and new dresses .for every ball, and new jewelry for every party.
And there must be dinners, and .teas, .and garden parties, and -tennis par
ties, and company every evening, and a trip to Saratoga or Long Branch- and
the mountains every summer, anda'trip to Florida ever~y winter; and -a trip to
Europe :sandwiched .between, every <two or three years, and new outfits .tor
No ,wonder people are tired.
No wonder nerves are not what-they-u.sed to be.
No wander 'we .die before we live -out half our days.
A-: a :nation, we are rushing ourselves to death trying to be happy and
fashionabale. We rush along at high pressure. We have just as many balls
and parties to get through with this -week; just as many .trips and excursions
to make This month: And so many things -to be got rcady for each occasion!
"Things' :are :the curse of modern existence! Why is it :that we must have
new things :to go esomewhere when one has already so many clothes -that she
knows not -what -to do with them? Why -should sensible women act as if the
whole fate ,of the universe depended on 'how many rows of shirring they had
-in an overskirt?
Life is all hurry. We hurry through one thing to get to another. We
want to crowd -all we can into our .lifetime. We turn right into day., and
dance and fiirt away the hours for sleep,:and we drink wines and strong tea
and coffee., "tto brace-up our nerves," and -we eat late suppers, and we 'live i-a
hot rooms, 'and -we use -poisonous face powder, and wear murderous corsets,
and shoes which give us untold agony; .and 'ye die at thirty-five or forty, and
-our friends put -up tombstones with symbols -of broken lilies, etc., and inserip
tions which :signify that "God called us"--when, instead, if the truth were
told, our ton'bstones should :bear the legend. "Died of too m-uch dancing, .toe
:much dissipa.tion,,and .too .mach fashiom."--.Nw York Weekly.
T Let The ChiLd Alone
By The iRev. Merle St Crcix Wright.
*:.!.!.'<.:-+4 WE -the children more active -accomplisha>.nts-dancing.
+ +~ hoF ek :idin-, gynasitrm 'work, swimming, he said
.I think that a child who assaciates closely wi'~h the noble
+. +E 1horse cannot go-tL wrong.
4. 0 Praine, not bh-.me, is the great agent that helps children
to -grow. :For chikiren are al .heroes, and there is nothing
+-++<-+<+ they will :not do tilat you 'beiieve .or expect them to do. I
~~ '~woUndn't :lea-~k a 'child's wili :for ,anything, nor take the
bloum from its natare. There us -nothing in the -world like
real nahire of a child. And wparents rometimes attempt to break the will of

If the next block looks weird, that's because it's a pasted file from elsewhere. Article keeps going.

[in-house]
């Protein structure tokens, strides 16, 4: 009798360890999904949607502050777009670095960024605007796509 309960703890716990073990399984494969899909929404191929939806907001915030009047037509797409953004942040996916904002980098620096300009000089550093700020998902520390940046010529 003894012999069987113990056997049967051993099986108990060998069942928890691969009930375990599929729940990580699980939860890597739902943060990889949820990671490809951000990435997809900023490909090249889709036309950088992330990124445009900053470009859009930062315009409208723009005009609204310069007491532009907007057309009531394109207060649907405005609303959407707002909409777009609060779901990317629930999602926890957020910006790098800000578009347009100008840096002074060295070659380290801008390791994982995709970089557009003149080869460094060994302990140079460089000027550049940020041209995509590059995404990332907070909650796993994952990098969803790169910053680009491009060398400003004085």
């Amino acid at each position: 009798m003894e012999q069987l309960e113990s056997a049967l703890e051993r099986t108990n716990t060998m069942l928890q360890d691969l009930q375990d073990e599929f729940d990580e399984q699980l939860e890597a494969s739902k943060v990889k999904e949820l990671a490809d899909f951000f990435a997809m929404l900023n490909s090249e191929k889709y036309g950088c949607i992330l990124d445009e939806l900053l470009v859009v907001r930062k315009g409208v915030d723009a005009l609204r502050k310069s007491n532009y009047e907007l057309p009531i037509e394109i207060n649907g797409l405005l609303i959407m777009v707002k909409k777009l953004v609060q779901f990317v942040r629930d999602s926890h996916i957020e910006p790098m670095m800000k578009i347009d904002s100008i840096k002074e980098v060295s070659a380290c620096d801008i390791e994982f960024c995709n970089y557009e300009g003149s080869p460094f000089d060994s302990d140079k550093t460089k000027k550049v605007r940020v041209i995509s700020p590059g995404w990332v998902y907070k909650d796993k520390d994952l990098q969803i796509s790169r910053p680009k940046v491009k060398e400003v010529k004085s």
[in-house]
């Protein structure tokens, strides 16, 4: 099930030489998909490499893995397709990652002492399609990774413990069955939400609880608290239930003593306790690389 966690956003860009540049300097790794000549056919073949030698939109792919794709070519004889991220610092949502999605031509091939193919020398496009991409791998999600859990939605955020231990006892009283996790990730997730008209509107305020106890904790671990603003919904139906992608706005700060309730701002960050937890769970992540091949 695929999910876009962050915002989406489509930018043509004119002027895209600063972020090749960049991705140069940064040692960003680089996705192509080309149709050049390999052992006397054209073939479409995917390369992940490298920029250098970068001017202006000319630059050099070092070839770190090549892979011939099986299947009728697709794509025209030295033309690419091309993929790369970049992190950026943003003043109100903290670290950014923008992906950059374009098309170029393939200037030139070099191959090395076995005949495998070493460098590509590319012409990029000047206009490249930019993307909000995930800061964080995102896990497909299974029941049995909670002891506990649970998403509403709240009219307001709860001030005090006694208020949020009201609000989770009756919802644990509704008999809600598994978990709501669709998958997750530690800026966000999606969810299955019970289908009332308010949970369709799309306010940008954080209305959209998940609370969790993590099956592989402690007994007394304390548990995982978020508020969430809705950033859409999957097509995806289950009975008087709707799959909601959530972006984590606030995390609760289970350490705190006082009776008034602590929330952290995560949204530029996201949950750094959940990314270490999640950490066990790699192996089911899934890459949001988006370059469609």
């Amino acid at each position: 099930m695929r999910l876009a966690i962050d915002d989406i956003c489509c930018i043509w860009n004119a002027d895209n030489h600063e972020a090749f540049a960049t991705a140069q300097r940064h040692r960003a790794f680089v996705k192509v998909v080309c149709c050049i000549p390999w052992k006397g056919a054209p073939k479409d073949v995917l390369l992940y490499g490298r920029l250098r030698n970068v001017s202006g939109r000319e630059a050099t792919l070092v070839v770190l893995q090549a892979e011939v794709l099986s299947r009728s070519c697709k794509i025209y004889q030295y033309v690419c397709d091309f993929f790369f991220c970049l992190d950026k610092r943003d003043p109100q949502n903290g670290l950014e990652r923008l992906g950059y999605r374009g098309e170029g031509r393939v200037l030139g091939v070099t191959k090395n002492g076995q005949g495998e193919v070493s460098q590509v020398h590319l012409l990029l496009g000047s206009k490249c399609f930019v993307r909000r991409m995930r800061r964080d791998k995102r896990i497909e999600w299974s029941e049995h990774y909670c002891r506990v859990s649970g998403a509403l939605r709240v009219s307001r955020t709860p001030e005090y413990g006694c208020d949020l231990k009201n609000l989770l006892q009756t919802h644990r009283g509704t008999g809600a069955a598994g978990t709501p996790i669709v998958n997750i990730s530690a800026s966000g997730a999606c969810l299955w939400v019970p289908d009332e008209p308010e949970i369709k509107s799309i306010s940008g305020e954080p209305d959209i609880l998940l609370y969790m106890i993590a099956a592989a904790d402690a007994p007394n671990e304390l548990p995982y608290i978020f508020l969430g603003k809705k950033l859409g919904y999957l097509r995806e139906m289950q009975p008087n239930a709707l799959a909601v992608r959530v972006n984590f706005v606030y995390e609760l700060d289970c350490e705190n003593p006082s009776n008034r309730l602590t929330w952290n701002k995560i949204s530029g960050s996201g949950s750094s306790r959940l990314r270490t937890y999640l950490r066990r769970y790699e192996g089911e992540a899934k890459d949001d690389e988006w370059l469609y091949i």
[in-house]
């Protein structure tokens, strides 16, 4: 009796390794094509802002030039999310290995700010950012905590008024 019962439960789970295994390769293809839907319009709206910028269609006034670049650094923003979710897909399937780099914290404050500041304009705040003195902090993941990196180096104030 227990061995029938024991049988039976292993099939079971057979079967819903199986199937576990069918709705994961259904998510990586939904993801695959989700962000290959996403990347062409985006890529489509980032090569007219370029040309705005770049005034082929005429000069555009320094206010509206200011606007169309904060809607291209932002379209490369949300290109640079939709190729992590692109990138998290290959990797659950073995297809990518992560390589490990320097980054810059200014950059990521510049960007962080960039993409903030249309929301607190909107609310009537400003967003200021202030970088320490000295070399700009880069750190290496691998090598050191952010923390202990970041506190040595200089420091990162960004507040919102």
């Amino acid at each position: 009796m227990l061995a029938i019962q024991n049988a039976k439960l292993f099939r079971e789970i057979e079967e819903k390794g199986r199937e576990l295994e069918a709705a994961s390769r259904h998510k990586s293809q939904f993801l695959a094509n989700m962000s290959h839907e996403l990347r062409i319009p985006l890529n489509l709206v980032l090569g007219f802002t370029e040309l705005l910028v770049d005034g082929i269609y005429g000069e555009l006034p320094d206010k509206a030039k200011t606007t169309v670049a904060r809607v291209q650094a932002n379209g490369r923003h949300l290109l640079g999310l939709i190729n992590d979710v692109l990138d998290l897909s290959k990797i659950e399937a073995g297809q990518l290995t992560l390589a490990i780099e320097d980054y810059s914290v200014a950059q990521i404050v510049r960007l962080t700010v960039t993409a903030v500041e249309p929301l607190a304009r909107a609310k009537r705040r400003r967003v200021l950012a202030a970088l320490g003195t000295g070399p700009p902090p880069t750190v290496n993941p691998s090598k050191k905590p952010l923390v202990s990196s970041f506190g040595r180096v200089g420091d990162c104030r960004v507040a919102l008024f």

the -chid when thney themselves are oqnt of temper -anti -punish without cause.
Instead fney should keep their heads col and thbi~r .reason calm if ,the child
'The pimishmnent shtnd fit -tne child,;and not ft-e irime. Study your child.
K It riay be imaginative.. j~g may .be sensrlive. It mzy -do ~& mischievens thing
5 just f-or aM.ange. In that -case how can yau punish .it by aniy set of hard and
\ fast rules. .Always nake -the -chbd undenmr~and just -why -it 3.s being -sutished.
I consider that to bring up oera child udght be eind~ an art, but to -bring
un many must h.- a handiezft. -Children get licked and -whipped and :round
ed into shapr amoe:ig other thildren. They get independence in this way,:arid
that is really the e:-:perience ,.6 the w orld. it-eems to me you can't let achijid
too miuch alone.
Frceedom. companionship. fellowiship. love- hose are wrhat childiren need.
By trust ing and believing in them you can brir g about the' thtings in tiem
that you dcsire to see. It seems to me that the~ lesson henveee pa-ent a~nd
child is oiw- of reciprocity-that ~eh g rows throtgh the other. Anid I bell'i-e
that the cadren :~ave more rights against parents than the parents ha-r
against the child(ren.
Two Fisher Cats Caught. f ~ WAIN TZ
G. W. Streeter of Bolton caug~ht n ~ ~ ~ ~ gr rbetwl
traps in the Bolton SMountains rcent~' a'--'n- ly eo'~ ie
two fisher eats, animals rarei 3 Oeer.. lOX
in this part of the coumry~. ---.'aes If heanul
The animals have he-ads wich r- ~~ ~ ~ a. l
semble that of a bear. Tihey weha- a:v-theoehdt
about ten pounds each. They- pcosa: -- I~i- ~n
a fneblak urwhch s -~~~--- - ---Ths oe ~eth-gir prole willa
~dr. Straietd. it does. IninIahaverenfug-y
cious and w-ill puz up) a grod !! t-hr
St. Albaus 31esenger.- _ TW TRE
it i xZcr ~v~7~s o~t~e Hutbyn-Whichi half is it i at does
onen't know how the other h i lives.
P~b~e :~a:~tU ~ ~~- tWifey-Taboutbetter half .frAnswers.
AlTORNEY GENERAL'S OPINION ti
Attorney General Gunter Has Given
An Opinion. P
There has been a good deal of talk 5